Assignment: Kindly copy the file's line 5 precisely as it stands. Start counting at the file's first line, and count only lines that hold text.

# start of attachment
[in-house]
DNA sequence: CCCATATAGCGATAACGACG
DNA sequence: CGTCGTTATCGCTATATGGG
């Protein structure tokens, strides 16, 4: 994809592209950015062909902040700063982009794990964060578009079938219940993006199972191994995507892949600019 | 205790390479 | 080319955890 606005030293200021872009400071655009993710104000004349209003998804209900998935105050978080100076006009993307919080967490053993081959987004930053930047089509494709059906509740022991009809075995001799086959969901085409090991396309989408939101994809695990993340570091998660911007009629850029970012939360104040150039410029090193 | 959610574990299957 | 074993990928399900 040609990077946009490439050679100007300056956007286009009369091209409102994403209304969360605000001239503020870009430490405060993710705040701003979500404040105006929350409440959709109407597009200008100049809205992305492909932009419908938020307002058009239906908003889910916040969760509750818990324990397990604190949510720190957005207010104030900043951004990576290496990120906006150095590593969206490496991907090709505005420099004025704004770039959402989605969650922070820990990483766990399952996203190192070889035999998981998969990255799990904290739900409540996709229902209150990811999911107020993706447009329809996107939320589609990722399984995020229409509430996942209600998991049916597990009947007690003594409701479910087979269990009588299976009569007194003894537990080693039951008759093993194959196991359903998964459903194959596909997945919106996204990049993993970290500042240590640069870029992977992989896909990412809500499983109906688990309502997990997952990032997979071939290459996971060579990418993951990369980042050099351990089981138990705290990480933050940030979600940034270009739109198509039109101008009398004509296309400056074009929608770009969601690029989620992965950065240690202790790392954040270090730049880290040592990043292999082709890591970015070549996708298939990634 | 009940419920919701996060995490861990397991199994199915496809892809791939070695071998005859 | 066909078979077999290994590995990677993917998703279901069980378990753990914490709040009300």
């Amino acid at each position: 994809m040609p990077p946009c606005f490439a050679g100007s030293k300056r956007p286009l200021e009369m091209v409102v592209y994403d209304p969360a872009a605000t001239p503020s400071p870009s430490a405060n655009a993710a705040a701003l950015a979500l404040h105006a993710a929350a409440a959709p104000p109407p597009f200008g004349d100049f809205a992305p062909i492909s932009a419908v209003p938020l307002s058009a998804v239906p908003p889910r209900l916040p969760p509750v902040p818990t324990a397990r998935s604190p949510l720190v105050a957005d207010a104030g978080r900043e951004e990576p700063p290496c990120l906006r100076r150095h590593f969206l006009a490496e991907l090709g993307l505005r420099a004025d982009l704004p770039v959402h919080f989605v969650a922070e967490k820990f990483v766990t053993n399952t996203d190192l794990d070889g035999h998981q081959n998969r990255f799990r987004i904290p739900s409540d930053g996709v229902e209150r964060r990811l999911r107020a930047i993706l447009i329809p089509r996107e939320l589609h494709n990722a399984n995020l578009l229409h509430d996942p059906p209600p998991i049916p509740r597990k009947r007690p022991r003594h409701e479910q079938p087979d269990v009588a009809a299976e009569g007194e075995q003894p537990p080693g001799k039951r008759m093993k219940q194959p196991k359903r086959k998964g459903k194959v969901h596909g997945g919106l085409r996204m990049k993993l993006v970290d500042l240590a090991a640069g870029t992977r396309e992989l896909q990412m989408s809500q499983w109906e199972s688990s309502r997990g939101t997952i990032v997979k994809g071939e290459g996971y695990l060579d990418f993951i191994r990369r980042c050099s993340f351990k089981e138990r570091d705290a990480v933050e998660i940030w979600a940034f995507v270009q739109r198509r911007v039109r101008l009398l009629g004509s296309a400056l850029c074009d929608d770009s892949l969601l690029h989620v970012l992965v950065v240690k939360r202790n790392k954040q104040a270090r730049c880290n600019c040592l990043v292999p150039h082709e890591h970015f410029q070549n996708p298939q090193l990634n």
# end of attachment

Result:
């Amino acid at each position: 994809m040609p990077p946009c606005f490439a050679g100007s030293k300056r956007p286009l200021e009369m091209v409102v592209y994403d209304p969360a872009a605000t001239p503020s400071p870009s430490a405060n655009a993710a705040a701003l950015a979500l404040h105006a993710a929350a409440a959709p104000p109407p597009f200008g004349d100049f809205a992305p062909i492909s932009a419908v209003p938020l307002s058009a998804v239906p908003p889910r209900l916040p969760p509750v902040p818990t324990a397990r998935s604190p949510l720190v105050a957005d207010a104030g978080r900043e951004e990576p700063p290496c990120l906006r100076r150095h590593f969206l006009a490496e991907l090709g993307l505005r420099a004025d982009l704004p770039v959402h919080f989605v969650a922070e967490k820990f990483v766990t053993n399952t996203d190192l794990d070889g035999h998981q081959n998969r990255f799990r987004i904290p739900s409540d930053g996709v229902e209150r964060r990811l999911r107020a930047i993706l447009i329809p089509r996107e939320l589609h494709n990722a399984n995020l578009l229409h509430d996942p059906p209600p998991i049916p509740r597990k009947r007690p022991r003594h409701e479910q079938p087979d269990v009588a009809a299976e009569g007194e075995q003894p537990p080693g001799k039951r008759m093993k219940q194959p196991k359903r086959k998964g459903k194959v969901h596909g997945g919106l085409r996204m990049k993993l993006v970290d500042l240590a090991a640069g870029t992977r396309e992989l896909q990412m989408s809500q499983w109906e199972s688990s309502r997990g939101t997952i990032v997979k994809g071939e290459g996971y695990l060579d990418f993951i191994r990369r980042c050099s993340f351990k089981e138990r570091d705290a990480v933050e998660i940030w979600a940034f995507v270009q739109r198509r911007v039109r101008l009398l009629g004509s296309a400056l850029c074009d929608d770009s892949l969601l690029h989620v970012l992965v950065v240690k939360r202790n790392k954040q104040a270090r730049c880290n600019c040592l990043v292999p150039h082709e890591h970015f410029q070549n996708p298939q090193l990634n």